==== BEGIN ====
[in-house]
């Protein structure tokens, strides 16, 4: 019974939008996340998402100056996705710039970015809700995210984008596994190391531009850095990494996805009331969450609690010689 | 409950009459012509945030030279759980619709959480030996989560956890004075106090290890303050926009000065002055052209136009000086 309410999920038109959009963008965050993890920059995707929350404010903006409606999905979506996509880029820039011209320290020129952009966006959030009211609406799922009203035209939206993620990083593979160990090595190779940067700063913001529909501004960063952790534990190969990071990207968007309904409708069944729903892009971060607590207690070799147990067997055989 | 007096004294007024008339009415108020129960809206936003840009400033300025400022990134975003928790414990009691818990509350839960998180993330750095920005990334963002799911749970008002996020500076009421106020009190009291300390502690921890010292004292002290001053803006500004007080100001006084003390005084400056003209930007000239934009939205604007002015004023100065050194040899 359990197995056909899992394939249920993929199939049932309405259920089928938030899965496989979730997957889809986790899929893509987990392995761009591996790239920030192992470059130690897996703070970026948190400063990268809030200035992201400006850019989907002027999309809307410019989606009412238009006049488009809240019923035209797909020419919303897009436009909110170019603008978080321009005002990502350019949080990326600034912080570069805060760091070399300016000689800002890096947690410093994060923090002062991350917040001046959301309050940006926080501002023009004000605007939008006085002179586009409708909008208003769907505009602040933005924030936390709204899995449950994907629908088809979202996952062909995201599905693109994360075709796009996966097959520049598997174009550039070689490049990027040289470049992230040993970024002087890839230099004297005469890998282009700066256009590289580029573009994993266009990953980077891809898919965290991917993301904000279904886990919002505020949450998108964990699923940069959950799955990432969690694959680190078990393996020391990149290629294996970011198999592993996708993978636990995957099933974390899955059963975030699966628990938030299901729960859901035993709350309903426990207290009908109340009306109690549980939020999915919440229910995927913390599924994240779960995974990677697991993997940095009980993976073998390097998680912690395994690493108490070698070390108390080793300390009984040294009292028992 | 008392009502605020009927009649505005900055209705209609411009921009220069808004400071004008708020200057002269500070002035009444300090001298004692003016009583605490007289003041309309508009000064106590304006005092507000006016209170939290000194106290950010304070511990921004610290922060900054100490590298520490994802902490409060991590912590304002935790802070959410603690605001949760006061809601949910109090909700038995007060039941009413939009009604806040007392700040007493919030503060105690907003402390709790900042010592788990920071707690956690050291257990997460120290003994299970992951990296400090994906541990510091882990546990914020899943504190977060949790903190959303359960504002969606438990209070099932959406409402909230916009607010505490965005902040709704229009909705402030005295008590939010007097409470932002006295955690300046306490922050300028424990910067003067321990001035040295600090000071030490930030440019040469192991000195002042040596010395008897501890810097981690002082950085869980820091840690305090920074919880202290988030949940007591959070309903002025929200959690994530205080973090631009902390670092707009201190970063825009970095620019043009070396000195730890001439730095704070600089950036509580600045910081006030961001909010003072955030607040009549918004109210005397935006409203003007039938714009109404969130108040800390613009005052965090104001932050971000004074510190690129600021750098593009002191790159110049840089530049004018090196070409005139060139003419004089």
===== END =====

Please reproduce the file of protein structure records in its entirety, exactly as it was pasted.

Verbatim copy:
[in-house]
């Protein structure tokens, strides 16, 4: 019974939008996340998402100056996705710039970015809700995210984008596994190391531009850095990494996805009331969450609690010689 | 409950009459012509945030030279759980619709959480030996989560956890004075106090290890303050926009000065002055052209136009000086 309410999920038109959009963008965050993890920059995707929350404010903006409606999905979506996509880029820039011209320290020129952009966006959030009211609406799922009203035209939206993620990083593979160990090595190779940067700063913001529909501004960063952790534990190969990071990207968007309904409708069944729903892009971060607590207690070799147990067997055989 | 007096004294007024008339009415108020129960809206936003840009400033300025400022990134975003928790414990009691818990509350839960998180993330750095920005990334963002799911749970008002996020500076009421106020009190009291300390502690921890010292004292002290001053803006500004007080100001006084003390005084400056003209930007000239934009939205604007002015004023100065050194040899 359990197995056909899992394939249920993929199939049932309405259920089928938030899965496989979730997957889809986790899929893509987990392995761009591996790239920030192992470059130690897996703070970026948190400063990268809030200035992201400006850019989907002027999309809307410019989606009412238009006049488009809240019923035209797909020419919303897009436009909110170019603008978080321009005002990502350019949080990326600034912080570069805060760091070399300016000689800002890096947690410093994060923090002062991350917040001046959301309050940006926080501002023009004000605007939008006085002179586009409708909008208003769907505009602040933005924030936390709204899995449950994907629908088809979202996952062909995201599905693109994360075709796009996966097959520049598997174009550039070689490049990027040289470049992230040993970024002087890839230099004297005469890998282009700066256009590289580029573009994993266009990953980077891809898919965290991917993301904000279904886990919002505020949450998108964990699923940069959950799955990432969690694959680190078990393996020391990149290629294996970011198999592993996708993978636990995957099933974390899955059963975030699966628990938030299901729960859901035993709350309903426990207290009908109340009306109690549980939020999915919440229910995927913390599924994240779960995974990677697991993997940095009980993976073998390097998680912690395994690493108490070698070390108390080793300390009984040294009292028992 | 008392009502605020009927009649505005900055209705209609411009921009220069808004400071004008708020200057002269500070002035009444300090001298004692003016009583605490007289003041309309508009000064106590304006005092507000006016209170939290000194106290950010304070511990921004610290922060900054100490590298520490994802902490409060991590912590304002935790802070959410603690605001949760006061809601949910109090909700038995007060039941009413939009009604806040007392700040007493919030503060105690907003402390709790900042010592788990920071707690956690050291257990997460120290003994299970992951990296400090994906541990510091882990546990914020899943504190977060949790903190959303359960504002969606438990209070099932959406409402909230916009607010505490965005902040709704229009909705402030005295008590939010007097409470932002006295955690300046306490922050300028424990910067003067321990001035040295600090000071030490930030440019040469192991000195002042040596010395008897501890810097981690002082950085869980820091840690305090920074919880202290988030949940007591959070309903002025929200959690994530205080973090631009902390670092707009201190970063825009970095620019043009070396000195730890001439730095704070600089950036509580600045910081006030961001909010003072955030607040009549918004109210005397935006409203003007039938714009109404969130108040800390613009005052965090104001932050971000004074510190690129600021750098593009002191790159110049840089530049004018090196070409005139060139003419004089």